THEOLOGY. What’s the first thought that comes to your mind? Is it boredom? Perhaps a few examples of division through doctrine? Then again, maybe your first thought was passion. Where does theology rank in your life’s desires? For far too many, it’s simply a word which never even comes to the surface. Many Christians choose to leave it in the background while focusing on simply loving Jesus. Is this an acceptable norm or is there a hidden danger? I would dare say the latter. My reasoning isn’t overly complicated. If you don’t understand the God of the Bible, along with His beautifully righteous attributes, how can we ever hope to properly worship Him? 2 Timothy 2:15 tells us, “Be diligent to present yourself approved to God as a workman who does not need to be ashamed, accurately handling the word of truth.” As a living example, Scripture speaks of the Bereans who examined the Scriptures daily to see if the teachings they had heard were true (Acts 17:11).
It seems as if those who choose to stand for the truth are met with
the bitter distaste of the surrounding crowd. Sadly, this crowd can
oftentimes involve more self-proclaimed Christians than unbelievers. It
almost seems as if the
mantra of the modern church should be “To love is
divine. To doctrine is to divide.” Why are so many avidly against the
thought of having a proper theological perspective? Are they really
against the notion of knowing Scripture? I’m convinced this isn’t
necessarily the case. I believe there are many well-meaning Christians
out there who just don’t take well to controversy. Should we crucify
them for it? Absolutely not! Just as not all take well to stress in the
workplace, not all take well to heated discussions and standing in the
face of error. One need look no further than Aaron in Exodus 32. Moses
had entrusted the camp unto Aaron and, while Moses was gone, he built a
golden calf. In verse 22, we see Aaron readily admitting the act was
evil. I’m convinced that he knew exactly what he was doing but that he
did it anyway due to buckling under the pressure of having the entire
camp coming down on him. For another example, we can look to Peter. He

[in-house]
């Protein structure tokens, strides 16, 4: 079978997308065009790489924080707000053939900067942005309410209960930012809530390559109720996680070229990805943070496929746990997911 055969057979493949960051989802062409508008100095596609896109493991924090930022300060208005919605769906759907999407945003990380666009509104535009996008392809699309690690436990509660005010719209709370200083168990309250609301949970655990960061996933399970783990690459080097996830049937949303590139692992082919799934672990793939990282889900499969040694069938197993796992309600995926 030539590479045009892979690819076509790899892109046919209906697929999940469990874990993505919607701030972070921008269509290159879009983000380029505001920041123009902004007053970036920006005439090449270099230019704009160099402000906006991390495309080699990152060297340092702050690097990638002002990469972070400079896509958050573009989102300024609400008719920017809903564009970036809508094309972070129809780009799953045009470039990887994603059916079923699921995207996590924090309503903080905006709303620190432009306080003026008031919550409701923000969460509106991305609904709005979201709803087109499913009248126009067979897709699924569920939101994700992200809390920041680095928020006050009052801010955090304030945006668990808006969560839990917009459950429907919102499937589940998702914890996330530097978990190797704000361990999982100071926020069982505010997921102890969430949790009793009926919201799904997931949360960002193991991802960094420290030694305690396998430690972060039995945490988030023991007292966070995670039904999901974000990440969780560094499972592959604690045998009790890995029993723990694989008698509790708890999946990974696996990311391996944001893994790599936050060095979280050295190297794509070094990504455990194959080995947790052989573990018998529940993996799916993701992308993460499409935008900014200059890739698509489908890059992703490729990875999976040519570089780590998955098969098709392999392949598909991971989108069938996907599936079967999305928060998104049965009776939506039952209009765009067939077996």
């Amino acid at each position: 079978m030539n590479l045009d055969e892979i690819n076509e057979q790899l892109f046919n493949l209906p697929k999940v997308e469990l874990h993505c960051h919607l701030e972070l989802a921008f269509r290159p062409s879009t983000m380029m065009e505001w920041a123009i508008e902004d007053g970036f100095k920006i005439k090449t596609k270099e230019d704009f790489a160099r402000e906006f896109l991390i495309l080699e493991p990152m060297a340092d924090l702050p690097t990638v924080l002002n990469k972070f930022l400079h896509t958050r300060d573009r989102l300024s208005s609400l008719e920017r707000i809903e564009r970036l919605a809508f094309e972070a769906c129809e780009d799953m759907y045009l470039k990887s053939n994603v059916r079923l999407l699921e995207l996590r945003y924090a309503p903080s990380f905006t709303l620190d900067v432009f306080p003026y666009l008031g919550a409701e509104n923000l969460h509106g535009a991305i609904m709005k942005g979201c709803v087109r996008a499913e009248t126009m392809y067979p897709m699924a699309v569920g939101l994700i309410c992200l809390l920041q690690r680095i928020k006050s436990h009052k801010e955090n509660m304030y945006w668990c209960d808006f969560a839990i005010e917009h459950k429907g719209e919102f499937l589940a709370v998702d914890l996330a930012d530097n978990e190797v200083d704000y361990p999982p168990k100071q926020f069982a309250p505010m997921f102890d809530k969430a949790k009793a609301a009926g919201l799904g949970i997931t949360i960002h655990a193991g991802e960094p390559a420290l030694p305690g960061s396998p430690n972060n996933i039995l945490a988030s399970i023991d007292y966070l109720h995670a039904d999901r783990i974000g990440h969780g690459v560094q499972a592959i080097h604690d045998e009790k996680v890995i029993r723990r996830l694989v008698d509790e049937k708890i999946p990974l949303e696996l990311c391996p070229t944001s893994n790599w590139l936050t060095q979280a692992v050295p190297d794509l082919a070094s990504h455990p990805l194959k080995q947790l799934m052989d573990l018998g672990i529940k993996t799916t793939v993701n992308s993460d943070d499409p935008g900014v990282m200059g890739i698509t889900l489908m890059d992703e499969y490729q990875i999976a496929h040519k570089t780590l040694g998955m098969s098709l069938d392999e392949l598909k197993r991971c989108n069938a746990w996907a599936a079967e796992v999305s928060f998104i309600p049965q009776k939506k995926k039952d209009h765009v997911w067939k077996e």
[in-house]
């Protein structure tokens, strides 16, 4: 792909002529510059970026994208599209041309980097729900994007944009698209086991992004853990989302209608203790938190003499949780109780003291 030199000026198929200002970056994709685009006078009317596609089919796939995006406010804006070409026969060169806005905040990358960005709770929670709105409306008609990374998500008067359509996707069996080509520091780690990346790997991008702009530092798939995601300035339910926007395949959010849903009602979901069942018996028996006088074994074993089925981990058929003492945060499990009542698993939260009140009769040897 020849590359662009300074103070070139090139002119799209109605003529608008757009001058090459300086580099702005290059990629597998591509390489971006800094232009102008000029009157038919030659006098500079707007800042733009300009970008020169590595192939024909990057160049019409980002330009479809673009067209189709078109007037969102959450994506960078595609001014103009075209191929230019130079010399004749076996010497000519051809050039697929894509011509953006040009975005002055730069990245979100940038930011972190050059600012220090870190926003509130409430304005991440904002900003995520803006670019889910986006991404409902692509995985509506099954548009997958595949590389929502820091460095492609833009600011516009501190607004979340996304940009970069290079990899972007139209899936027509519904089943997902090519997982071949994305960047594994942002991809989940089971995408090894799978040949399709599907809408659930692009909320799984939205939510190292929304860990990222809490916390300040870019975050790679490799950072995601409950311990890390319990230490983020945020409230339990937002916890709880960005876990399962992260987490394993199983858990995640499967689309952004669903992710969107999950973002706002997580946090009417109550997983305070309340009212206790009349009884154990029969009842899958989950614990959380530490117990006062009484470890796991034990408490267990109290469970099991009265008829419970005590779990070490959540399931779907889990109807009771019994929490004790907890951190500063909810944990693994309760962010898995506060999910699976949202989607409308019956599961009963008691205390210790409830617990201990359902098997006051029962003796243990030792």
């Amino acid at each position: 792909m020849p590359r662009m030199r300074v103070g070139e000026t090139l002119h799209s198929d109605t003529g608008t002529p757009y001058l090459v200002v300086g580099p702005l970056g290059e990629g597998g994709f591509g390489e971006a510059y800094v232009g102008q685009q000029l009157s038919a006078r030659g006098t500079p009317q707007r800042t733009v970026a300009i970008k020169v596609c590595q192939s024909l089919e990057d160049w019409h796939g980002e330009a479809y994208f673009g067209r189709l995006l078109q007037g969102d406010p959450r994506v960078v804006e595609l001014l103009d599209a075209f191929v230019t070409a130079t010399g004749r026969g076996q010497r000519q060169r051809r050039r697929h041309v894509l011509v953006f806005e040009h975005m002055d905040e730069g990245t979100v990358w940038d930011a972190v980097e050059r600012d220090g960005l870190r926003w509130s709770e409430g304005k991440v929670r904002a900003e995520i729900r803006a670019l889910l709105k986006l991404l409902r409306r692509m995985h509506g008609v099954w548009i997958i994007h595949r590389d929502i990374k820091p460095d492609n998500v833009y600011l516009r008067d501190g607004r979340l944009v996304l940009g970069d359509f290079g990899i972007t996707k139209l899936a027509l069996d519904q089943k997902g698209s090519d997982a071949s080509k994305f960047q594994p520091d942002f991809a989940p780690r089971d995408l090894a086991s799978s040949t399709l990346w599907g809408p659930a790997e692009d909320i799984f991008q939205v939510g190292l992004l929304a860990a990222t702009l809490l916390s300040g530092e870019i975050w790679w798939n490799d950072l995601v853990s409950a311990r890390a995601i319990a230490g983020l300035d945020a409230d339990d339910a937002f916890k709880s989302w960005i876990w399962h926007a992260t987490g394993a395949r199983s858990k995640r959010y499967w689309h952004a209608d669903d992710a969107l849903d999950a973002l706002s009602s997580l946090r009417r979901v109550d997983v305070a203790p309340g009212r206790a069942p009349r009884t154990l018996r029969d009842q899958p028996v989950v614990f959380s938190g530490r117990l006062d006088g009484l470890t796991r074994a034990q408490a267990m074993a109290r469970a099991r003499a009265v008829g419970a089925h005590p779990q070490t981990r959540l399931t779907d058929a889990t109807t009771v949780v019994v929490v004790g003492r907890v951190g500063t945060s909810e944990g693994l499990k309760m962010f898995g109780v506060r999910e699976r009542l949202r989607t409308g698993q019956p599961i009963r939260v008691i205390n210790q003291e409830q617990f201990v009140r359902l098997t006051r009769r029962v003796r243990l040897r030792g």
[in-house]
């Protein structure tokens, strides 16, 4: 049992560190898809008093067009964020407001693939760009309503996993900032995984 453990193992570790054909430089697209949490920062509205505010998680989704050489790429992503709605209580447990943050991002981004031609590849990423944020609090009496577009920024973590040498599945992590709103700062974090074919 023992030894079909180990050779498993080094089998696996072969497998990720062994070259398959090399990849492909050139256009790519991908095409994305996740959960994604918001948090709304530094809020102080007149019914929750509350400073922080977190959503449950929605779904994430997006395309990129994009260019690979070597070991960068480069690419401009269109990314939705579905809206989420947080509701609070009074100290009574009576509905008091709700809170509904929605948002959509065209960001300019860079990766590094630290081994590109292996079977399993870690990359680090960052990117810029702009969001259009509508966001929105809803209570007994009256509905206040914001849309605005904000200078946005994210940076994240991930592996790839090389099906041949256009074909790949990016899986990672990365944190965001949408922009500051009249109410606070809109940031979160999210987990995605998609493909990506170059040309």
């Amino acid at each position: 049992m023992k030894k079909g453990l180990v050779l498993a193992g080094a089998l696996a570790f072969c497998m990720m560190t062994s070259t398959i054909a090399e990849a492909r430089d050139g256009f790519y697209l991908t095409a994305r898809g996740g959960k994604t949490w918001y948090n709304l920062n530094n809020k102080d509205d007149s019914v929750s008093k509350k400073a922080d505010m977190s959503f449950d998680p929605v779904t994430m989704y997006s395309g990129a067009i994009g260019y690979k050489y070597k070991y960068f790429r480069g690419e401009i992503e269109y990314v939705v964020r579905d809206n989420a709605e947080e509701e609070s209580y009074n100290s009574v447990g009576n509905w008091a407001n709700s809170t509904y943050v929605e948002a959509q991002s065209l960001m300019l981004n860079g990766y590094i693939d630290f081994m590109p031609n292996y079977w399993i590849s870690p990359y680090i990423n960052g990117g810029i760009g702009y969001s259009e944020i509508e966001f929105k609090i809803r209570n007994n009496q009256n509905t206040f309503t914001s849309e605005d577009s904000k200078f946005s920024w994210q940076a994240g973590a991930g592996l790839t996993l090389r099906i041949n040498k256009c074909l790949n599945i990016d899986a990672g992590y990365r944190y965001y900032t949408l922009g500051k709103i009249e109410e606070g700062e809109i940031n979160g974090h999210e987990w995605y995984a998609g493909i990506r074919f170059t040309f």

denied Christ three times out of fear. Scripture is filled with examples
of men who have caved under pressure. Just as it happened then, it
continues today. I don’t believe everyone has the innate ability to
stand tall under pressure or even the threat that it may come.
Just as there are those who try to avoid the stress of potential
arguments, there are also those who simply do not agree with contention.
With all the disagreements that abound in any given topic known to man,
why add even more? Can’t we just love Jesus, grow in our relationship
with him, and let our
actions speak louder than our words? Won’t
bickering among the brethren just lead to unbelievers thinking we don’t
know what we’re talking about? While these are very valid points, I
think they miss the bigger picture. It’s true that there are many
pointless debates that would probably serve well as private discussions
rather than public spectacles. However, this doesn’t mean that all
disagreements should remain silent. Imagine if Martin Luther had chosen
to forgo nailing his 95 Thesis to the door of Wittenberg. Certainly
there are times to discuss and discuss loudly if need be. I’m convinced
that, if the topic at hand is one that could depreciate Christ, it
deserves to be addressed. That being said, we must remain aware of how
we are conducting ourselves in the presence of believers and unbelievers
alike. The truth divides but we don’t need to let our pride amplify
this fact. There’s a difference between standing firm in the truth and
being stubborn as a mule.
Going back to the beginning, it is vital that we have a proper
understanding of God. This can only be accomplished by reading the
Scriptures. Once we have this knowledge, we have a responsibility to
take care of it (2 Timothy 2:15). Sometimes, this will be in the form of
facing opposition. Other times, it will be in the form of worship.
Still other times, it may present itself in yet another manner. There
are a multitude of potential ways we could be presented with an
opportunity to guard the truth. This is why we must be ready at all
times (2 Timothy 4:2).
So the latest debates on abortion may not be your thing. Maybe you
don’t really care about the difference between credobaptist vs.
paedobaptist or amillennialism, premillennialism, &
postmillennialism. While all of these can be wonderful discussions to
partake in, they are all worthless if God’s attributes and His redeeming
gospel are left out. When I say theology, it is my hope that your first
thoughts be of God’s sovereignty, love, righteousness, glory, etc. Out
of this knowledge, all else will come in time. Out of this knowledge,
one can build their very foundation as a Christian. If we don’t know
God, we can never know God’s will for our lives. So, how do we know God?
It’s easy! He’s given us His revealed Word so that we may understand
that which was previously a mystery (Ephesians 3:4). If your primary
motive for studying theology is to win the argument, know it all, or
anything other than to better worship your Father in Heaven above,
you’re doing it wrong.